20. What is the rhythm to the work around here? Is there a time of year that it’s “all hands on deck” and we’re pulling all-nighters, or is it pretty consistent throughout the year? How about during the week / month? Is it pretty evenly spread throughout the week / month, or are there crunch days?
21. What type of industry / functional / skills-based experience and background are you looking for in the person who will fill this position? What would the “perfect” candidate look like? How do you assess my experience in comparison? What gaps do you see?
22. What is your (or my future boss’) hiring philosophy? Is it “hire the attitude / teach the skills” or are you primarily looking to add people with domain expertise first and foremost?
23. Is this a new position, or an existing position? If new, why was it created and what are the expectations? If an existing position, where did the prior person go? What were the things that person did really well, that you hope to see in the next person? What are the things you hope will change?
24. In my career, I’ve primarily enjoyed working with big / small / growing / independent / private / public / family-run companies. If that’s the case, how successful will I be at your firm?
25. Who are the heroes at your company? What characteristics do the people who are most celebrated have in common with each other? Conversely, what are the characteristics that are common to the promising people you hired, but who then flamed out and failed or left? As I’m considering whether or not I’d be successful here, how should I think about the experiences of the heroes and of the flame-outs?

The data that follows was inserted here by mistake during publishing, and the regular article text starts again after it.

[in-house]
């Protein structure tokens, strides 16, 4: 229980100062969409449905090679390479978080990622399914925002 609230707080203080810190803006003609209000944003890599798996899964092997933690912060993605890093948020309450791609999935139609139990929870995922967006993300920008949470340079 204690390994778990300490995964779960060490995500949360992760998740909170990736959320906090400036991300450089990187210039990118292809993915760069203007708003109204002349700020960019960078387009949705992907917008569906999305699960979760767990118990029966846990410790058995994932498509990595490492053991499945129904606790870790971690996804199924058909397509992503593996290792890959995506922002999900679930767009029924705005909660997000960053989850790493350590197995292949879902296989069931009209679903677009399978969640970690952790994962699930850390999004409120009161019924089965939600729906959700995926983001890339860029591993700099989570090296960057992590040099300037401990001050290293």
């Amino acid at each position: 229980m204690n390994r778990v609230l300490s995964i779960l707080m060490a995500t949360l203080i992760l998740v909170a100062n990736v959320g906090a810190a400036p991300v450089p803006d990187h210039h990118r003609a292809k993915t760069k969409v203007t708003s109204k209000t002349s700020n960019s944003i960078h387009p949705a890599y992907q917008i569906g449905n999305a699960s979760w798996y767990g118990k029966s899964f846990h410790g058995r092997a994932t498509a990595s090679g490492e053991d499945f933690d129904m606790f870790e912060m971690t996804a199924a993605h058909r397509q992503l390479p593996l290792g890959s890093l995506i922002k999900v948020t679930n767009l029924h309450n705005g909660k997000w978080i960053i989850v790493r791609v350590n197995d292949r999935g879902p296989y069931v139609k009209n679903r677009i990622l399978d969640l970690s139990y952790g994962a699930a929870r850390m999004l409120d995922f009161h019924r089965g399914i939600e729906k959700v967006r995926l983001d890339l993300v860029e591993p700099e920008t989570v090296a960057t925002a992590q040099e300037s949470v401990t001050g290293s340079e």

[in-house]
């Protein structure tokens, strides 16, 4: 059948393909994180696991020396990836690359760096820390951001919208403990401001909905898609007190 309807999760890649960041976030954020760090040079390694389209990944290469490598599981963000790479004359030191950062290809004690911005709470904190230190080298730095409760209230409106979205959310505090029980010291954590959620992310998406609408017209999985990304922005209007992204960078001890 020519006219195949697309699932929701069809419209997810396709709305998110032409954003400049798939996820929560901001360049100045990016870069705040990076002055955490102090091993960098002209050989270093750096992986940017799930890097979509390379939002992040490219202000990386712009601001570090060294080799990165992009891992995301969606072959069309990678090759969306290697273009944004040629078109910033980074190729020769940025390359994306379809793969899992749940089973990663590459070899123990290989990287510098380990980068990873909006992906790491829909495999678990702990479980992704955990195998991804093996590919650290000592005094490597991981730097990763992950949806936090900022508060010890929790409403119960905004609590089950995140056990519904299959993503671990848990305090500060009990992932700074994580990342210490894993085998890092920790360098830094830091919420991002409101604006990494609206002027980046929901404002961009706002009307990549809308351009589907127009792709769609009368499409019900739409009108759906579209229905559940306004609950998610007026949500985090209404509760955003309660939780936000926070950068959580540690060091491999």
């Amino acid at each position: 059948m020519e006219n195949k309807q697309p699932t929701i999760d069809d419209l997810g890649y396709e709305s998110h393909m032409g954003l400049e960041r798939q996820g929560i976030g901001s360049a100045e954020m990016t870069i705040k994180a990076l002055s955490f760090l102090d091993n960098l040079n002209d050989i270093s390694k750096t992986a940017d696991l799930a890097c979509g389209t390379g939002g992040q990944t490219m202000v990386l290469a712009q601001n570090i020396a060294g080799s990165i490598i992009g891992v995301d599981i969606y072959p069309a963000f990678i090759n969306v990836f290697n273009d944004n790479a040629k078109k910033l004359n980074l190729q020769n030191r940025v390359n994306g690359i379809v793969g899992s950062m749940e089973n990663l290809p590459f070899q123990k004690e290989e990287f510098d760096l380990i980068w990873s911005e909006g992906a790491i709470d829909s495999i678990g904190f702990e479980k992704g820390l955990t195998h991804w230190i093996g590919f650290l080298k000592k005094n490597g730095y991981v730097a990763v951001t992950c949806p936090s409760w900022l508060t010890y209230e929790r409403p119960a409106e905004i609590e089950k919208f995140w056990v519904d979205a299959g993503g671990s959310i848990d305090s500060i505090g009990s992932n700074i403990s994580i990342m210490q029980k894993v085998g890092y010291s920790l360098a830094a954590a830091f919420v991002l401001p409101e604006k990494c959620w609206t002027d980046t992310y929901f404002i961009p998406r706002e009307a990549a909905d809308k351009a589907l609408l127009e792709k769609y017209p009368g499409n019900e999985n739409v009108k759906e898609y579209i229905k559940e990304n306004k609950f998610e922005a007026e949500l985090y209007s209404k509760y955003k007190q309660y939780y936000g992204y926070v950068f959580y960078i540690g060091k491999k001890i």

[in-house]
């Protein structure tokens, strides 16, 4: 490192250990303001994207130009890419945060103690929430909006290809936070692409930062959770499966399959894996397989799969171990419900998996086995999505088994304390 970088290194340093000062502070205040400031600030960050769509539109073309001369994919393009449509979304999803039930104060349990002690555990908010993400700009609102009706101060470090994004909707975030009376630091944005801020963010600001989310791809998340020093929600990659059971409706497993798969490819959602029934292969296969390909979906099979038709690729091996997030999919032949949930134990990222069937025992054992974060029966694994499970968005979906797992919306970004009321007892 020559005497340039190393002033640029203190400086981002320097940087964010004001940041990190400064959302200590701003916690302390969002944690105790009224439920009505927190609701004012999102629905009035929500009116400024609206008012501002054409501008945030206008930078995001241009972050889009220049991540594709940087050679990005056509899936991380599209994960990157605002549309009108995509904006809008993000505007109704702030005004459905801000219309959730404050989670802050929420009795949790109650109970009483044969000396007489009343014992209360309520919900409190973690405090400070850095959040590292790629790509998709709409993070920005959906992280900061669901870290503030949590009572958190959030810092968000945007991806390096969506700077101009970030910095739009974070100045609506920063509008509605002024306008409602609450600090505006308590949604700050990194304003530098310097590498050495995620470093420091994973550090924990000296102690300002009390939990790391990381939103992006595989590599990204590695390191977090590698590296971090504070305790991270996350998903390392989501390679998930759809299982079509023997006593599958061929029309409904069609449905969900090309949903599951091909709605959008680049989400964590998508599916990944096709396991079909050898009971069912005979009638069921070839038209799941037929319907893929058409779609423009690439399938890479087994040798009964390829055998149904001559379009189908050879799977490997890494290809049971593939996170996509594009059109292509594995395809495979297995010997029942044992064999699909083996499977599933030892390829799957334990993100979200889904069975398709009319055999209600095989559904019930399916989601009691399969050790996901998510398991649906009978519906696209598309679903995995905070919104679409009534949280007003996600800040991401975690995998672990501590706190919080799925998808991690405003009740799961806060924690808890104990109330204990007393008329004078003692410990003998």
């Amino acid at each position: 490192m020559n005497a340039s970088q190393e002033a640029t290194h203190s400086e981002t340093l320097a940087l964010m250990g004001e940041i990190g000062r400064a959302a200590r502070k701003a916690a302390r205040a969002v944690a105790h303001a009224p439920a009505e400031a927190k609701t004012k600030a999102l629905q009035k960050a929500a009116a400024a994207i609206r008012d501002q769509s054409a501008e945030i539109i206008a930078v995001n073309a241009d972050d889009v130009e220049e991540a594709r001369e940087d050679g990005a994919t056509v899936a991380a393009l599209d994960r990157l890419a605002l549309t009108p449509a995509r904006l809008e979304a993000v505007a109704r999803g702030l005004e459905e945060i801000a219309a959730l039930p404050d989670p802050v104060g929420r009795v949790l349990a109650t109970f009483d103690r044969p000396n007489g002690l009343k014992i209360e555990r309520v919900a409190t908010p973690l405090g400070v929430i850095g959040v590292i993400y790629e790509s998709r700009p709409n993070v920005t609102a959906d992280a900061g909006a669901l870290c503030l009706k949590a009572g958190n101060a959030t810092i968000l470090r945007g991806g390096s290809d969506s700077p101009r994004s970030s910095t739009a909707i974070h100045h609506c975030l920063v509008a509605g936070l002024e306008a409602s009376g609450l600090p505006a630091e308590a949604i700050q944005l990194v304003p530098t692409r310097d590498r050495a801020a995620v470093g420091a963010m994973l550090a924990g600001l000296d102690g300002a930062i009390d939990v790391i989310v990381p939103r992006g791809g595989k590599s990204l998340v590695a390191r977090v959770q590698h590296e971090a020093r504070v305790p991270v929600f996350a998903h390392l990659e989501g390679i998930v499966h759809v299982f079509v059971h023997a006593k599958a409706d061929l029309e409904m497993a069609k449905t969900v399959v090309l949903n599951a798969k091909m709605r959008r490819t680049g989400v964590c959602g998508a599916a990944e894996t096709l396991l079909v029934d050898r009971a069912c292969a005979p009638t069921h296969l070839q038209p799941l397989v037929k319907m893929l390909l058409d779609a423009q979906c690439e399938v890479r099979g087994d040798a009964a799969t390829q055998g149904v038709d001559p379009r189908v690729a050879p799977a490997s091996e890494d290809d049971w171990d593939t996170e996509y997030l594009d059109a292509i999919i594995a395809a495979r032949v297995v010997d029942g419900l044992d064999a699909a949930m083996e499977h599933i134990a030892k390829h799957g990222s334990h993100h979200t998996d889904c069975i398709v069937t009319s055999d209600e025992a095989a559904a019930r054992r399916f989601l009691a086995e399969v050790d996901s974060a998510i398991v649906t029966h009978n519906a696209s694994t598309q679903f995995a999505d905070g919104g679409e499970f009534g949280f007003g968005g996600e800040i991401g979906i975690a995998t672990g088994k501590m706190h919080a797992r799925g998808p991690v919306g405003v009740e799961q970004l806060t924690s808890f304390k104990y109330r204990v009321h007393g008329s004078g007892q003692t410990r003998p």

You may want to score these answers along the framework I created above, or on a framework of your own making. Or you may focus entirely on the qualitative side of your conversations.
In any event, this list of questions enables you to come to (every) interview with a few good questions. Even though I’m usually the final person to meet a candidate here at Ladders, I’m always surprised when people I’m interviewing say they don’t have any questions for me. Sure, it’s understandable that you’ve already met four of my colleagues and they’ve answered a lot of the open questions you had about Ladders, but, really? You have absolutely no good questions for me? Not even just asking me the exact same ones to see if our answers vary? It’s common enough, though, that it seems three interviews in one day is about as long as a candidate can maintain their ability to ask questions.
It’s also a shame, because asking questions in interviews is only 50% about addressing your needs, explaining the role to you, and satisfying your curiosity. The other 50% of asking questions is showing your capability for critical thinking about the company, the industry, and the role. Using your question time to show off your good noodle by asking (brief) insightful questions, is a much better use of the time than saying that you have no questions. And even if you do run out of questions, there is the great, all-purpose, anytime, anyplace question to ask: “Is there anything else I should’ve asked but didn’t?”
This article is adapted from Ladders 2019 Interviews Guide: 74 Questions That Will Land You The Job (Ladders, Inc. , 2019). Purchase the Kindle Single for immediate download here.*
*Disclosure: Ladders from time-to-time uses affiliate links. At no additional cost to you, we will receive a commission if you click through and make a purchase.
You might also enjoy…
- New neuroscience reveals 4 rituals that will make you happy
- Strangers know your social class in the first seven words you say, study finds
- 10 lessons from Benjamin Franklin’s daily schedule that will double your productivity
- The worst mistakes you can make in an interview, according to 12 CEOs
- 10 habits of mentally strong people